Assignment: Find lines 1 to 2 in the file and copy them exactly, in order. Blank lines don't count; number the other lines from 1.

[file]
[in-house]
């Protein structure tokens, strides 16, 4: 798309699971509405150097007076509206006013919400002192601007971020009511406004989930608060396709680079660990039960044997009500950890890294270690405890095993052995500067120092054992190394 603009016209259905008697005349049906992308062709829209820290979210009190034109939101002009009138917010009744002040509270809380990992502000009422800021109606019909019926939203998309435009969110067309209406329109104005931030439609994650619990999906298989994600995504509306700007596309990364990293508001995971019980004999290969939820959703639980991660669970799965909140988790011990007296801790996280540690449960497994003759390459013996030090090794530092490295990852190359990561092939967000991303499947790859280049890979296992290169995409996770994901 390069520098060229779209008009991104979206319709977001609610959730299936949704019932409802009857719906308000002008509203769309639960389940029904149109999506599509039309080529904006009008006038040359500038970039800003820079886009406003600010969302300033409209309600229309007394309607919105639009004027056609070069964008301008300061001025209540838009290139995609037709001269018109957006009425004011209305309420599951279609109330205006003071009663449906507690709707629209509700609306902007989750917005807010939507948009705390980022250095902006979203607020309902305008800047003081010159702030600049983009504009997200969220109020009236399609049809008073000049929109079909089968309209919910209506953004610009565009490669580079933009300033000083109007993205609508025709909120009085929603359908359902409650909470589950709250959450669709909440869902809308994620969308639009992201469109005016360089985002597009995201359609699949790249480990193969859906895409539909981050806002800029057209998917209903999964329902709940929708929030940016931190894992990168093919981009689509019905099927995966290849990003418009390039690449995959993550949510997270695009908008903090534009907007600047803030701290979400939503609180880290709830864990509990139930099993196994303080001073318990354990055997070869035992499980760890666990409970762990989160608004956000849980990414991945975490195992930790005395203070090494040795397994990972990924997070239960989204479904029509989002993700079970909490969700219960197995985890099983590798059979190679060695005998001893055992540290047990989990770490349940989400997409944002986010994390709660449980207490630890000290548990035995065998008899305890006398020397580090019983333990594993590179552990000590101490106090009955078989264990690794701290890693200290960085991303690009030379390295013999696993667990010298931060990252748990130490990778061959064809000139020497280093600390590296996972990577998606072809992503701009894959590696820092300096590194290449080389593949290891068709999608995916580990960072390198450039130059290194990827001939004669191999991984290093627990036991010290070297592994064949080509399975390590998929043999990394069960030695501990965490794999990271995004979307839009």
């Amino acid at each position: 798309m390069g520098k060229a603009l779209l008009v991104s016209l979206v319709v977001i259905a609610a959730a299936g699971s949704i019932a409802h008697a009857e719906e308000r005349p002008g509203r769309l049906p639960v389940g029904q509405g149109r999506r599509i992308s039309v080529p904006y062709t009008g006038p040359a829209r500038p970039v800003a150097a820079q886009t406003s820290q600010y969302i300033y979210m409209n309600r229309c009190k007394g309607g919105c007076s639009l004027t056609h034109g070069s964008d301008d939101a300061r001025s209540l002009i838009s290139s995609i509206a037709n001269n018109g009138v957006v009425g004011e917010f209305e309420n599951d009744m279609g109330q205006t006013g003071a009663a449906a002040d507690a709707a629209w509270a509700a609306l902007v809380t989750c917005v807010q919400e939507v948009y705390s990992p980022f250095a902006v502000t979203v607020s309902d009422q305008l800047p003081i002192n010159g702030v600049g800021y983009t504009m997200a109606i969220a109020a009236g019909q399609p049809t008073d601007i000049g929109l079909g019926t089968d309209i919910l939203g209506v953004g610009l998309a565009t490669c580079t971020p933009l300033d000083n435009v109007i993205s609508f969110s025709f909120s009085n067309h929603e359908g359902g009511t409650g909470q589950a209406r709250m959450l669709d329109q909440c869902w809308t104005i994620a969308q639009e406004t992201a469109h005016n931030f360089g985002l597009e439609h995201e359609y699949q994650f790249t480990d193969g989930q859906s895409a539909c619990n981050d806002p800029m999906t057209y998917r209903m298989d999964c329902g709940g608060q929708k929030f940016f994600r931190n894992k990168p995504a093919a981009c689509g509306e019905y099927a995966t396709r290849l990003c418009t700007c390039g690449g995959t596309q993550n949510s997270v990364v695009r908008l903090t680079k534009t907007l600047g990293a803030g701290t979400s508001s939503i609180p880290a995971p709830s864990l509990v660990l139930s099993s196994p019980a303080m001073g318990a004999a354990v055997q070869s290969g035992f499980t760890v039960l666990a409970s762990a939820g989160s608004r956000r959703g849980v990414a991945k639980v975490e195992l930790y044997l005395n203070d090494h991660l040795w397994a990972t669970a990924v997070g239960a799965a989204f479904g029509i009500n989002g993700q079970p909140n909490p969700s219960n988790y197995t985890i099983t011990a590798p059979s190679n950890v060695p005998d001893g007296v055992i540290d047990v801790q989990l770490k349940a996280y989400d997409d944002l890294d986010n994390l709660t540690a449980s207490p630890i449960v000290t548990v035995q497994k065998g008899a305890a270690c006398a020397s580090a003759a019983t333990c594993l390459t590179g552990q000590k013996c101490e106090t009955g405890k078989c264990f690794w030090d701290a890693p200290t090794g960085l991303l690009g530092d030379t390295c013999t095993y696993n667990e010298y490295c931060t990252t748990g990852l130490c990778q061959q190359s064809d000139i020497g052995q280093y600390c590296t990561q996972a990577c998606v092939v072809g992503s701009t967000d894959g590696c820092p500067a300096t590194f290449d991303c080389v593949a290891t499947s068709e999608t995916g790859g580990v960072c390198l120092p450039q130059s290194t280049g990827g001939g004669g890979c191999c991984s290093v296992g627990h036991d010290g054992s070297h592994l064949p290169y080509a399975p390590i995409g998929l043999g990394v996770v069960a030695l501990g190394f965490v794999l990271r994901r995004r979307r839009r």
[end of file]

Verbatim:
[in-house]
């Protein structure tokens, strides 16, 4: 798309699971509405150097007076509206006013919400002192601007971020009511406004989930608060396709680079660990039960044997009500950890890294270690405890095993052995500067120092054992190394 603009016209259905008697005349049906992308062709829209820290979210009190034109939101002009009138917010009744002040509270809380990992502000009422800021109606019909019926939203998309435009969110067309209406329109104005931030439609994650619990999906298989994600995504509306700007596309990364990293508001995971019980004999290969939820959703639980991660669970799965909140988790011990007296801790996280540690449960497994003759390459013996030090090794530092490295990852190359990561092939967000991303499947790859280049890979296992290169995409996770994901 390069520098060229779209008009991104979206319709977001609610959730299936949704019932409802009857719906308000002008509203769309639960389940029904149109999506599509039309080529904006009008006038040359500038970039800003820079886009406003600010969302300033409209309600229309007394309607919105639009004027056609070069964008301008300061001025209540838009290139995609037709001269018109957006009425004011209305309420599951279609109330205006003071009663449906507690709707629209509700609306902007989750917005807010939507948009705390980022250095902006979203607020309902305008800047003081010159702030600049983009504009997200969220109020009236399609049809008073000049929109079909089968309209919910209506953004610009565009490669580079933009300033000083109007993205609508025709909120009085929603359908359902409650909470589950709250959450669709909440869902809308994620969308639009992201469109005016360089985002597009995201359609699949790249480990193969859906895409539909981050806002800029057209998917209903999964329902709940929708929030940016931190894992990168093919981009689509019905099927995966290849990003418009390039690449995959993550949510997270695009908008903090534009907007600047803030701290979400939503609180880290709830864990509990139930099993196994303080001073318990354990055997070869035992499980760890666990409970762990989160608004956000849980990414991945975490195992930790005395203070090494040795397994990972990924997070239960989204479904029509989002993700079970909490969700219960197995985890099983590798059979190679060695005998001893055992540290047990989990770490349940989400997409944002986010994390709660449980207490630890000290548990035995065998008899305890006398020397580090019983333990594993590179552990000590101490106090009955078989264990690794701290890693200290960085991303690009030379390295013999696993667990010298931060990252748990130490990778061959064809000139020497280093600390590296996972990577998606072809992503701009894959590696820092300096590194290449080389593949290891068709999608995916580990960072390198450039130059290194990827001939004669191999991984290093627990036991010290070297592994064949080509399975390590998929043999990394069960030695501990965490794999990271995004979307839009």